LLVM 2.1 Release Notes
- What's New?
- Installation Instructions
- Portability and Supported Platforms
- Known Problems
- Additional Information
This document contains the release notes for the LLVM compiler
infrastructure, release 2.1. Here we describe the status of LLVM, including
major improvements from the previous release and any known problems. All LLVM
releases may be downloaded from the LLVM
releases web site.
For more information about LLVM, including information about the latest
release, please check out the main LLVM
web site. If you have questions or comments, the LLVM developer's mailing
list is a good place to send them.
Note that if you are reading this file from a Subversion checkout or the
main LLVM web page, this document applies to the next release, not the
current one. To see the release notes for a specific releases, please see the
This is the twelfth public release of the LLVM Compiler Infrastructure.
It includes many features and refinements from LLVM 2.0.
LLVM 2.1 brings two new beta C front-ends. First, a new version of llvm-gcc
based on GCC 4.2, innovatively called "llvm-gcc-4.2". This promises to bring
FORTRAN and Ada support to LLVM as well as features like atomic builtins and
OpenMP. None of these actually work yet, but don't let that stop you checking
Second, LLVM now includes its own native C and Objective-C front-end (C++ is
in progress, but is not very far along) code named "clang". This front-end has a number of great
features, primarily aimed at source-level analysis and speeding up compile-time.
At this point though, the LLVM Code Generator component is still very early in
development, so it's mostly useful for people looking to build source-level
analysis tools or source-to-source translators.
Some of the most noticable feature improvements this release have been in the
optimizer, speeding it up and making it more aggressive. For example:
- Owen Anderson wrote the new MemoryDependenceAnalysis pass, which provides
a lazy, caching layer on top of AliasAnalysis. He then used it to rewrite
DeadStoreElimination which resulted in significantly better compile time in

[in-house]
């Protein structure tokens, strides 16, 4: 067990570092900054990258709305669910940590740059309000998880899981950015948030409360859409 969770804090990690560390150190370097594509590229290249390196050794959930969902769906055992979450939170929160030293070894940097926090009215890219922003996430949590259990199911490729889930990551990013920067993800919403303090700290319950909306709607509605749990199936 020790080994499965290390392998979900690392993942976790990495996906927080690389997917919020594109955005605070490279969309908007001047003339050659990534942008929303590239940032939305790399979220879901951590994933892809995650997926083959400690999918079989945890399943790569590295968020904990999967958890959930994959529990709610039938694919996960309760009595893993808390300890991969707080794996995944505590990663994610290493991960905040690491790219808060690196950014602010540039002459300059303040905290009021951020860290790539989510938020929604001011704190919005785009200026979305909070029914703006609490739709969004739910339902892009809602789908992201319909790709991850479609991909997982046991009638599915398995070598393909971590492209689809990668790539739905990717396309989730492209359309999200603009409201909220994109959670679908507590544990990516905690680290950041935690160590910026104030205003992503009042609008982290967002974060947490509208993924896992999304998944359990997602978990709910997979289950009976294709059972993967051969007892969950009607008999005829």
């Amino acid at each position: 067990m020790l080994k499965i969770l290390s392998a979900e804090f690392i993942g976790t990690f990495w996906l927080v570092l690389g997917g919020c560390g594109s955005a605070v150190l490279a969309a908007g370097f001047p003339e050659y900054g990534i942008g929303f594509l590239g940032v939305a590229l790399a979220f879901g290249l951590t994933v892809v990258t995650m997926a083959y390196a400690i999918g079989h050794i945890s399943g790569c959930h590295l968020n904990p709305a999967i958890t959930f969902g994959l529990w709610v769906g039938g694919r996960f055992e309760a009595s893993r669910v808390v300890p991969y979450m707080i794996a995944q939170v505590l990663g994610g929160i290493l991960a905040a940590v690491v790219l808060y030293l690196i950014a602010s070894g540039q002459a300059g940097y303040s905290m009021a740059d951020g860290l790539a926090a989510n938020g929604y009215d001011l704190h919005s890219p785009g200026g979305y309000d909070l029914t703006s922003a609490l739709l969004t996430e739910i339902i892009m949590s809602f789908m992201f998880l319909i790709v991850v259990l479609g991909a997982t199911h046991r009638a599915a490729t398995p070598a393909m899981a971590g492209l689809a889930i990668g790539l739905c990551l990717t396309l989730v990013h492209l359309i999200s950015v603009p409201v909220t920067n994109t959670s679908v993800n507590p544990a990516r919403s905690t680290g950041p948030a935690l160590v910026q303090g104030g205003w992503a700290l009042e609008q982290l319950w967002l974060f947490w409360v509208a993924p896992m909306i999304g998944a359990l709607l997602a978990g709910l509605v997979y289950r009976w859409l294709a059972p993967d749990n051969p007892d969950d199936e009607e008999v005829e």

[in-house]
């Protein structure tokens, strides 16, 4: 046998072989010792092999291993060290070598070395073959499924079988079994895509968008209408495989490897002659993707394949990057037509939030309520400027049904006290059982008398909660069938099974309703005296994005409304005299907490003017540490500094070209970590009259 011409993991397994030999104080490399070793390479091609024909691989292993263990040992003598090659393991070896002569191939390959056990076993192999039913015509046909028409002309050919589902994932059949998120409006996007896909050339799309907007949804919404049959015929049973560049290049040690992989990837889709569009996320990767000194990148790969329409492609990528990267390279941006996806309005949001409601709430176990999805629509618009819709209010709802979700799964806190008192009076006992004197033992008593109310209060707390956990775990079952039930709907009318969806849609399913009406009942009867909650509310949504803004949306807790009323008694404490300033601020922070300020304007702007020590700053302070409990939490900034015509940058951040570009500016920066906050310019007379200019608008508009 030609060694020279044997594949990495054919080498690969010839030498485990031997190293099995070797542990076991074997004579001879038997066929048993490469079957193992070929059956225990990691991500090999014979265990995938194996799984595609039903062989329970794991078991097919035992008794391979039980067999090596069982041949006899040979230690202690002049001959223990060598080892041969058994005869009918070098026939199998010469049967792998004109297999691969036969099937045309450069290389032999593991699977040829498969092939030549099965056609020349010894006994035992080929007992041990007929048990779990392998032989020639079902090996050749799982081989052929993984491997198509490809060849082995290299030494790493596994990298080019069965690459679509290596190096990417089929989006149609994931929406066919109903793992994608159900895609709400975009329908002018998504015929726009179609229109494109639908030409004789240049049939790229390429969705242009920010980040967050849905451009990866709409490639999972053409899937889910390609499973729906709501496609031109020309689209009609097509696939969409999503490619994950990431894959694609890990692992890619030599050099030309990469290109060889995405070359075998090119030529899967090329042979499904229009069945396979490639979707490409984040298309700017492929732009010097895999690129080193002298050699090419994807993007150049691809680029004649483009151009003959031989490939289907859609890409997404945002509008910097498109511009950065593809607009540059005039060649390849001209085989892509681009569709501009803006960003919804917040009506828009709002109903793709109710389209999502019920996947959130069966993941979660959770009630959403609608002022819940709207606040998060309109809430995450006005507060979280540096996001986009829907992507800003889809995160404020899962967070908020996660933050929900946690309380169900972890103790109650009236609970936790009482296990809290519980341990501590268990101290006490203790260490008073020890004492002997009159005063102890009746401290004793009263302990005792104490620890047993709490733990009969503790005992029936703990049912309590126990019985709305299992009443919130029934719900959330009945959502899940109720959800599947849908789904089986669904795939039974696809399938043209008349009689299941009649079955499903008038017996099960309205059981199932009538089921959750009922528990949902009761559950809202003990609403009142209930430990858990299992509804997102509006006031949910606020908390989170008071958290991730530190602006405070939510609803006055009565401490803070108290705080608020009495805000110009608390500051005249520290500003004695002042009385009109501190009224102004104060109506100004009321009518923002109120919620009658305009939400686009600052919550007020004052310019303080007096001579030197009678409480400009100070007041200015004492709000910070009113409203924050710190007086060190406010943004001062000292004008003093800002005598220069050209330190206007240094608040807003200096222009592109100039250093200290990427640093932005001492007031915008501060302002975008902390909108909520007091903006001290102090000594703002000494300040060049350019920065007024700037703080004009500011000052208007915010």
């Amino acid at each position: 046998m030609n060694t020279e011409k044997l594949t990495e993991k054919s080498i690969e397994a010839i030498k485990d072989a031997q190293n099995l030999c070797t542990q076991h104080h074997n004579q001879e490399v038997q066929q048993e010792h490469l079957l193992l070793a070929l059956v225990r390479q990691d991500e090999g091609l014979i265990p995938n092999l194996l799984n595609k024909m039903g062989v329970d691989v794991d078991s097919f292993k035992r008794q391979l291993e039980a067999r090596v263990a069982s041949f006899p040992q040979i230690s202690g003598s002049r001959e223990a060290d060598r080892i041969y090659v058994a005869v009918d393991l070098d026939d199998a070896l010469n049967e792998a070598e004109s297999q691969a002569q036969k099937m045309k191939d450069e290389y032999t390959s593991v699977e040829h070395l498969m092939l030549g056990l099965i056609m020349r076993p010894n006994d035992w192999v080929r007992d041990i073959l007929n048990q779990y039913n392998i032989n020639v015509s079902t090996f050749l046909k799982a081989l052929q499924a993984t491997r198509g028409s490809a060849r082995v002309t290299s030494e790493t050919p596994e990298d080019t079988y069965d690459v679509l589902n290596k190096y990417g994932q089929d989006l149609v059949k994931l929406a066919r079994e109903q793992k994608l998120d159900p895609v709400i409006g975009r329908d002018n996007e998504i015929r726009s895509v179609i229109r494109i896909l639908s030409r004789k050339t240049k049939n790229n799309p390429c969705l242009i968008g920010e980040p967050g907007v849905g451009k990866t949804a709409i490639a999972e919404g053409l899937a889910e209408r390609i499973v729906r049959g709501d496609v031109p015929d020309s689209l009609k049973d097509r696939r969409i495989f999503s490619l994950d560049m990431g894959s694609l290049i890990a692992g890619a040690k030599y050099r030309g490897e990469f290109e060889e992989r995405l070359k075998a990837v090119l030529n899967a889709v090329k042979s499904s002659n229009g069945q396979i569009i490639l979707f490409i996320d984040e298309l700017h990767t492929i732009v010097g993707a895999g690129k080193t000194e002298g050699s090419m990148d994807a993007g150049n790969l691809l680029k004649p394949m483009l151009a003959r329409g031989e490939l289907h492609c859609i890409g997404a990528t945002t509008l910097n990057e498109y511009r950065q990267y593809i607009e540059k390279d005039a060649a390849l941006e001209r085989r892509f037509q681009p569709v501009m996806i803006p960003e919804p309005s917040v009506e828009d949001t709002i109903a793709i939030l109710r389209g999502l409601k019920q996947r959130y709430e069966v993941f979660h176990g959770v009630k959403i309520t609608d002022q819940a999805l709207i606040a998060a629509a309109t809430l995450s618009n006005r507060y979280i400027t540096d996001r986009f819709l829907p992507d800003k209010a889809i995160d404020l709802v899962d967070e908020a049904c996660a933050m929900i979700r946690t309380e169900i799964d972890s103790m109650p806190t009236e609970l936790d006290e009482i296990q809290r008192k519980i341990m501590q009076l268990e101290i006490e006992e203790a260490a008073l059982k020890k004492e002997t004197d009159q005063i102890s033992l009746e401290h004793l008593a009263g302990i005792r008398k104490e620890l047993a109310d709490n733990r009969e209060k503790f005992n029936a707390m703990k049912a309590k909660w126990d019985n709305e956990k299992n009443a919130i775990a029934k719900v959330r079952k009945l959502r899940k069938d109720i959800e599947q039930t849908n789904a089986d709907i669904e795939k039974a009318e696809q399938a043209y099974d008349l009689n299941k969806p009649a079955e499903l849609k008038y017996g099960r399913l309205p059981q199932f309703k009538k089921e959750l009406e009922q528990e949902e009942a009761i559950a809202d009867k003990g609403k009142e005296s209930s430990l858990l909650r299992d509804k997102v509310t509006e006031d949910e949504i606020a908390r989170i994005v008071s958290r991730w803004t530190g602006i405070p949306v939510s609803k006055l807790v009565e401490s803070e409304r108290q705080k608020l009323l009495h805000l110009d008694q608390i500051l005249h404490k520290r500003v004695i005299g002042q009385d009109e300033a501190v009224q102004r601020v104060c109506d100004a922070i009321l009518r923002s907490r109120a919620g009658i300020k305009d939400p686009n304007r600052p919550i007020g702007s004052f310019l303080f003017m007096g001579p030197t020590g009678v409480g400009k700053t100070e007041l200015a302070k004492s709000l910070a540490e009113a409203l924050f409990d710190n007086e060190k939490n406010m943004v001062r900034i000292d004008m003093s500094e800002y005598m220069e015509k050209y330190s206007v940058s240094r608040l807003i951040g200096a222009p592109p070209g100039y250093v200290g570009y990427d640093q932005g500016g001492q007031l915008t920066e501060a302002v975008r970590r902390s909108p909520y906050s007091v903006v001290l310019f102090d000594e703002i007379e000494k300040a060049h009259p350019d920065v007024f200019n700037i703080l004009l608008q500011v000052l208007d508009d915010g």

- Owen implemented the new GVN pass, which is also based on
MemoryDependenceAnalysis. This pass replaces GCSE/LoadVN in the standard
set of passes, providing more aggressive optimization at a some-what
improved compile-time cost.
- Owen implemented GVN-PRE, a partial redundancy elimination algorithm that
shares some details with the new GVN pass. It is still in need of compile
time tuning, and is not turned on by default.
- Devang merged ETForest and DomTree into a single easier to use data
structure. This makes it more obvious which datastructure to choose
(because there is only one) and makes the compiler more memory and time
efficient (less stuff to keep up-to-date).
- Nick Lewycky improved loop trip count analysis to handle many more common
One of the main focuses of this release was performance tuning and bug
fixing. In addition to these, several new major changes occurred:
- Dale finished up the Tail Merging optimization in the code generator, and
enabled it by default. This produces smaller code that is also faster in
- Christopher Lamb implemented support for virtual register sub-registers,
which can be used to better model many forms of subregisters. As an example
use, he modified the X86 backend to use this to model truncates and
extends more accurately (leading to better code).
- Dan Gohman changed the way we represent vectors before legalization,
significantly simplifying the SelectionDAG representation for these and
making the code generator faster for vector code.
- Evan contributed a new target independent if-converter. While it is
target independent, so far only the ARM backend uses it.
- Evan rewrite the way the register allocator handles rematerialization,
allowing it to be much more effective on two-address targets like X86,
and taught it to fold loads away when possible (also a big win on X86).
- Dan Gohman contributed support for better alignment and volatility handling
in the code generator, and significantly enhanced alignment analysis for SSE
load/store instructions. With his changes, an insufficiently-aligned SSE
load instruction turns into movups, for example.
- Duraid Madina contributed a new "bigblock" register allocator, and Roman
Levenstein contributed several big improvements. BigBlock is optimized for
code that uses very large basic blocks. It is slightly slower than the
"local" allocator, but produces much better code.
- David Greene refactored the register allocator to split coalescing out from
allocation, making coalescers pluggable.
New features include:
- Bruno Cardoso Lopes contributed initial MIPS support. It is sufficient to
run many small programs, but is still incomplete and is not yet
- Bill Wendling added SSSE3 support to the X86 backend.
- Nicholas Geoffray contributed improved linux/ppc ABI and JIT support.
- Dale Johannesen rewrote handling of 32-bit float values in the X86 backend
when using the floating point stack, fixing several nasty bugs.